Quakers have a rich history of innovative and challenging service. Since 1986, Washington Quaker Workcamps have provided opportunities for people of all ages to continue this legacy of service through learning, experience and reflection.
WQW provide opportunities for participants to explore the world of social, environmental and economic justice through the lens of Washington DC as well as through the lens of Quakerism, pacifism and peacemaking. We encourage reflection and the importance of relationships and bearing witness as vital to making a real and sustainable impact. Each Workcamp is a unique experience for the participants, but is also increasingly an important part of the DC community (as well as other places where we run Workcamps), as each group that comes through our Workcamps acts as the temporary steward of the community responsibilities that come with living place in the world. Here is a sample schedule of a 5-day Workcamp, but for each group, we work closely to create a vibrant and meaningful experience. Often, themes and topics are chosen for Workcamps (such as hunger, or environment). Our job is to work with groups to see that once you start pulling on the thread of any issue, it is clear that all issues are interconnected and it is the action that starts with "me" that brings about real change.
Within 3 miles of our building, we have some of the greatest wealth of national and world history, and we have some of the worst environmental, social and and economic conditions in the country. Through WQW, we nurture a holistic sense of the world, integrating the past into the present while sharing a vision of the future. It is through this creative engagement that new ideas, new energies and emerging gifts can be brought to the surface. The video below highlights the spirit of Workcamps.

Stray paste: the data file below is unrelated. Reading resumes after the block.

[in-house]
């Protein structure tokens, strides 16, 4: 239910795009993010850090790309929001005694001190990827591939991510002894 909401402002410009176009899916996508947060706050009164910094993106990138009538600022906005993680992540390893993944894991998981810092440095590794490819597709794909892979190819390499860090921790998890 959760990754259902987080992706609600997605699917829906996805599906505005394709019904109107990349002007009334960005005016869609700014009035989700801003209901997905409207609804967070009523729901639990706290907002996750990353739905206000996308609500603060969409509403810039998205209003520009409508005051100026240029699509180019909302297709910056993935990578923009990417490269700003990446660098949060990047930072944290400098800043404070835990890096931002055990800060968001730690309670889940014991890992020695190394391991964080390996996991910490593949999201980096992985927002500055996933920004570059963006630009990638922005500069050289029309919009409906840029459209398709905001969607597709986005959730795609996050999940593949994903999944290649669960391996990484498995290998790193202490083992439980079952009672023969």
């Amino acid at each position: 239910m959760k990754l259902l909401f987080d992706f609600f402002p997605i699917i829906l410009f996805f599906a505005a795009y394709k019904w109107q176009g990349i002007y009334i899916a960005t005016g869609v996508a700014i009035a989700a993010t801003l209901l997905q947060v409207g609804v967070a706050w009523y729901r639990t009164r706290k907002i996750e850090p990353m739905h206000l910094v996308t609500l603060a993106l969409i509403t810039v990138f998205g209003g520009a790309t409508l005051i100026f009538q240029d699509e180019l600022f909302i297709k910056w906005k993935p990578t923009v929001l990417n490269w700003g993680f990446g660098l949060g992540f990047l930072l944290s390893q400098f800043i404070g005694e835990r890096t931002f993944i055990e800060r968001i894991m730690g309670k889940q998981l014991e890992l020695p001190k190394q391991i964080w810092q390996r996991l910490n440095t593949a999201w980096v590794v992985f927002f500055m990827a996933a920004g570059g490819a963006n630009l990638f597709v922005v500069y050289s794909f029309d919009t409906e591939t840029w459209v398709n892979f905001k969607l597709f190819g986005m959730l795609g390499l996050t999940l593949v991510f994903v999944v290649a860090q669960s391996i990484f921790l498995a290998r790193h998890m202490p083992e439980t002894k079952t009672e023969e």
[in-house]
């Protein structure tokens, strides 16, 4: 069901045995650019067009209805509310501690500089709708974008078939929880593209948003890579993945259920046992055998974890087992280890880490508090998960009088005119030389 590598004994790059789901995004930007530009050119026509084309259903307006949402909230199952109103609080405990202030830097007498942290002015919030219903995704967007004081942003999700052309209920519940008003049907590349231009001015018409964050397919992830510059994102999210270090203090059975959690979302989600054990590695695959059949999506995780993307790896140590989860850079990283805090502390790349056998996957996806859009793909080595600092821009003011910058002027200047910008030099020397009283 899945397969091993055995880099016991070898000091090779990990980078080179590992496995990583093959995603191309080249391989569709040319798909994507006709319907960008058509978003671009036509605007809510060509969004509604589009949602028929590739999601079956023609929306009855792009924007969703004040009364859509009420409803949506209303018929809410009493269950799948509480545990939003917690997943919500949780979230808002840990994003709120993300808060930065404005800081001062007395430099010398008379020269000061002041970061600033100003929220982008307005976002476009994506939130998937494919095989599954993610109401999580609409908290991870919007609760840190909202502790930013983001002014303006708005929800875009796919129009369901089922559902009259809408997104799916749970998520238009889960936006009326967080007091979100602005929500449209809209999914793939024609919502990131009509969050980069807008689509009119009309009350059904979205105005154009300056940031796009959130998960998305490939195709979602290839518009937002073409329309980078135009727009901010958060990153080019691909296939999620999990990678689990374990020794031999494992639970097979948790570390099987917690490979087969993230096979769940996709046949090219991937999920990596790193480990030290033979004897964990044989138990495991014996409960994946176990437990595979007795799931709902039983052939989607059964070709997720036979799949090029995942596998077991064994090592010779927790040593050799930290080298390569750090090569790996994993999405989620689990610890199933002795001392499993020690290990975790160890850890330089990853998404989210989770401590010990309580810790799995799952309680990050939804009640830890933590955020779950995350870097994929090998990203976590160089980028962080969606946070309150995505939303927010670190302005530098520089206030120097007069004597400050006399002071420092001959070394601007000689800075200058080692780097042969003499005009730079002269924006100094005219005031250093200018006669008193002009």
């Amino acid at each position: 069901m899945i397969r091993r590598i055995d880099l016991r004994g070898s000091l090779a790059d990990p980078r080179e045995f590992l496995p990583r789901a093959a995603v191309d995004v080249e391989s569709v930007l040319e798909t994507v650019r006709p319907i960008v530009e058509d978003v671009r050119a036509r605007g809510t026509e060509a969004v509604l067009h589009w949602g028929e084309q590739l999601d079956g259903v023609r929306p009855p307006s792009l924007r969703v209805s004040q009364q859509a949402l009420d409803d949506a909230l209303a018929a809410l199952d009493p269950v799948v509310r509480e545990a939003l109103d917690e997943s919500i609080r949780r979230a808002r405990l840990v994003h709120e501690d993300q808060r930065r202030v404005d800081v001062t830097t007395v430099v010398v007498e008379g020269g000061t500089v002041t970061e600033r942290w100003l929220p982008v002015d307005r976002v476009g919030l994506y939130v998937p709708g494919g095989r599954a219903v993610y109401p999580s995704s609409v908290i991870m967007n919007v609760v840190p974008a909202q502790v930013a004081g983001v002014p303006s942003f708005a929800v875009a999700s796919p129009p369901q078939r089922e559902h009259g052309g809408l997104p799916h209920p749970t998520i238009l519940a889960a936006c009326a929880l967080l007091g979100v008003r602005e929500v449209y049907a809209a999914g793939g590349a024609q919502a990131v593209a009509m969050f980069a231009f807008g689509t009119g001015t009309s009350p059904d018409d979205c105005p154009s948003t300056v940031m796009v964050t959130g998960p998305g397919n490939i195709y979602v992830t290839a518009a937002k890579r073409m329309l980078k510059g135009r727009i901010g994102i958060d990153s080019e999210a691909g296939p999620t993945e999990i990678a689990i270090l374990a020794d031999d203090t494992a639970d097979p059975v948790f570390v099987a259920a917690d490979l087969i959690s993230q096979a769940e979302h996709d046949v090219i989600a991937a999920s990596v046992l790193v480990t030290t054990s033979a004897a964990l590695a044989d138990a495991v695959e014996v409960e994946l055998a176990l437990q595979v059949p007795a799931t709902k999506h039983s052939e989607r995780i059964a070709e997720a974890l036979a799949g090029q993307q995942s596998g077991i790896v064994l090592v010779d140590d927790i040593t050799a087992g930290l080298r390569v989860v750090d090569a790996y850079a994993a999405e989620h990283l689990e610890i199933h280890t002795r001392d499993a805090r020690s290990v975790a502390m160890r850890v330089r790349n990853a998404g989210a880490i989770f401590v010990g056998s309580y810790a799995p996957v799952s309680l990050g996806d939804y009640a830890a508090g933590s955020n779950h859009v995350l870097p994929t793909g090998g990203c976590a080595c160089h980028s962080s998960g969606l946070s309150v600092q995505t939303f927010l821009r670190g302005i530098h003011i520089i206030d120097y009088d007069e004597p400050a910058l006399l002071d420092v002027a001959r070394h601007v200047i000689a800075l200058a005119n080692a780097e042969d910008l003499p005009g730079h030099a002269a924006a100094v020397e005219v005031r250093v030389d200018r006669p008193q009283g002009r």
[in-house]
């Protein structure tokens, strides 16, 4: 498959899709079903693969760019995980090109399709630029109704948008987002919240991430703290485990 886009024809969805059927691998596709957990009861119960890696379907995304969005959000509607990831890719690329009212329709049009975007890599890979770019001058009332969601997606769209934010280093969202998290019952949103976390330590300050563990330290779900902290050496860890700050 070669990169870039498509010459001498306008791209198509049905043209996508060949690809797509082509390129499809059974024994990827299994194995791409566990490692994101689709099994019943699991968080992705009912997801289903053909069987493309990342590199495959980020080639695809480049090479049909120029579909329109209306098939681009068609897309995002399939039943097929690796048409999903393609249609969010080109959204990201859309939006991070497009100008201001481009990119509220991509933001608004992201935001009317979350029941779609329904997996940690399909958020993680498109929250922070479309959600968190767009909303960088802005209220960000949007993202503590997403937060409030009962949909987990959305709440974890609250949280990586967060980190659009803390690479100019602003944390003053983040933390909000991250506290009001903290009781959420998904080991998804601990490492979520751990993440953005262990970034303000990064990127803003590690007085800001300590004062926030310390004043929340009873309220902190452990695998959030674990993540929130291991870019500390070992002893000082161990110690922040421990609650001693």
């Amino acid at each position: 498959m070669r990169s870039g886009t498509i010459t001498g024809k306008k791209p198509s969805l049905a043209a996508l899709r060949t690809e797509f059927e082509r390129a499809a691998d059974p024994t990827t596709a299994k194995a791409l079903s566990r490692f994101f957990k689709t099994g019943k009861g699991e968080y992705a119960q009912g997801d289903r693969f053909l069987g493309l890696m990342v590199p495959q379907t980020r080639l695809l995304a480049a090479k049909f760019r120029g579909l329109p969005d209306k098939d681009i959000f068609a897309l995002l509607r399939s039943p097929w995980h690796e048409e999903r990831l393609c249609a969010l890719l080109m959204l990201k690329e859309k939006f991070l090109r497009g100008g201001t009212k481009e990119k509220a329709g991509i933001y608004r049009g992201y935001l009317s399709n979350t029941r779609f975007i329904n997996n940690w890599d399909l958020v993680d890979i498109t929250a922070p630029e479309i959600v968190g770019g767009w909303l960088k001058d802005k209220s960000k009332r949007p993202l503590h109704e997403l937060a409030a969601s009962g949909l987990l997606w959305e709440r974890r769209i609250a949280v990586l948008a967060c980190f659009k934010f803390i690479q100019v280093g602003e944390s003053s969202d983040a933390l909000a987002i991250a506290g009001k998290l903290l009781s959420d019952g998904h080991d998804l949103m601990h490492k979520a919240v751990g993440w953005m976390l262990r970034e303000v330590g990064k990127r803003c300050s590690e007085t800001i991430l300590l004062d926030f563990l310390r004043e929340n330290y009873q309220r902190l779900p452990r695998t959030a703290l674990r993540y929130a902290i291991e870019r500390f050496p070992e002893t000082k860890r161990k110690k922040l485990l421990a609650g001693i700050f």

We work with many community partners in DC, as well as in West Virginia, New Orleans and South Dakota. A brief list includes:
Wednesday, July 17, 2013 - 3:30pm - Thursday, August 1, 2013 - 3:30pm
Workcamp colleague Mike Gray has led Workcamps to Pine Ridge, SD for almost 2 decades, developing deep connections in the Lakota reservation. For the past four years, William Penn House has joined Mike on these Workcamps. We spend two weeks engaged in projects that engage in the continuing of sacred traditions while addressing the challenges of the present with a vision for the future. This is a great experience for those who enjoy beautiful places, as we camp on the edge of the Badlands, and like to explore new landscapes and sometimes painful parts of our history and present. Fees for this Workcamp are $850 for one week or $1550 for both weeks, not including transportation to/from Rapid City, SD.
The following forms are needed to complete registration:
Meeting for Worship: Daily at 7:30 AM.
The Capitol Hill Worship Group meets Sunday 5:00 p.m.
515 East Capitol Street, SE Washington, D.C. 20003
(202) 543-5560 Fax (202) 543-3814 email@example.com